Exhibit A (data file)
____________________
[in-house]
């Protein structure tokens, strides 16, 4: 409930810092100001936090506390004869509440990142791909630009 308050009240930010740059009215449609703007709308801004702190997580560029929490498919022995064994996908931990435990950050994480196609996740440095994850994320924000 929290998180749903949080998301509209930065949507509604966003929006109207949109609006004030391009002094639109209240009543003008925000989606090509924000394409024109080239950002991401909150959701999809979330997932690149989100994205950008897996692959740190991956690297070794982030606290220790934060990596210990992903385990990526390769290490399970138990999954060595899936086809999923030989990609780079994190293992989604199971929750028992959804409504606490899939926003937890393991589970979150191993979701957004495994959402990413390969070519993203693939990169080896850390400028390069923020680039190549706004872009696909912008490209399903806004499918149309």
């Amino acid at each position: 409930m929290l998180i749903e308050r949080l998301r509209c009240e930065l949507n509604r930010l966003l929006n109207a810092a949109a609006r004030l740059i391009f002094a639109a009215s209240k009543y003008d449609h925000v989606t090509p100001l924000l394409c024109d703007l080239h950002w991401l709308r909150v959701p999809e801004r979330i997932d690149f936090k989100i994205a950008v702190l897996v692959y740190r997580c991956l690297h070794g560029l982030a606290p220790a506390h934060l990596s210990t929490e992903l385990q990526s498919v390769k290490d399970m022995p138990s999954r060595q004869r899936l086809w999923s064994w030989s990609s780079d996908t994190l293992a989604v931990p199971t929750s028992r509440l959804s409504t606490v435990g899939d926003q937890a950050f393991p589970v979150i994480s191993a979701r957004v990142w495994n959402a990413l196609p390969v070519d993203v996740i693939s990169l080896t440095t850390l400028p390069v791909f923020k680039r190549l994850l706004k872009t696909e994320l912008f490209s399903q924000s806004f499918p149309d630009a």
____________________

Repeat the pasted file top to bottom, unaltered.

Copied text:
[in-house]
């Protein structure tokens, strides 16, 4: 409930810092100001936090506390004869509440990142791909630009 308050009240930010740059009215449609703007709308801004702190997580560029929490498919022995064994996908931990435990950050994480196609996740440095994850994320924000 929290998180749903949080998301509209930065949507509604966003929006109207949109609006004030391009002094639109209240009543003008925000989606090509924000394409024109080239950002991401909150959701999809979330997932690149989100994205950008897996692959740190991956690297070794982030606290220790934060990596210990992903385990990526390769290490399970138990999954060595899936086809999923030989990609780079994190293992989604199971929750028992959804409504606490899939926003937890393991589970979150191993979701957004495994959402990413390969070519993203693939990169080896850390400028390069923020680039190549706004872009696909912008490209399903806004499918149309």
């Amino acid at each position: 409930m929290l998180i749903e308050r949080l998301r509209c009240e930065l949507n509604r930010l966003l929006n109207a810092a949109a609006r004030l740059i391009f002094a639109a009215s209240k009543y003008d449609h925000v989606t090509p100001l924000l394409c024109d703007l080239h950002w991401l709308r909150v959701p999809e801004r979330i997932d690149f936090k989100i994205a950008v702190l897996v692959y740190r997580c991956l690297h070794g560029l982030a606290p220790a506390h934060l990596s210990t929490e992903l385990q990526s498919v390769k290490d399970m022995p138990s999954r060595q004869r899936l086809w999923s064994w030989s990609s780079d996908t994190l293992a989604v931990p199971t929750s028992r509440l959804s409504t606490v435990g899939d926003q937890a950050f393991p589970v979150i994480s191993a979701r957004v990142w495994n959402a990413l196609p390969v070519d993203v996740i693939s990169l080896t440095t850390l400028p390069v791909f923020k680039r190549l994850l706004k872009t696909e994320l912008f490209s399903q924000s806004f499918p149309d630009a």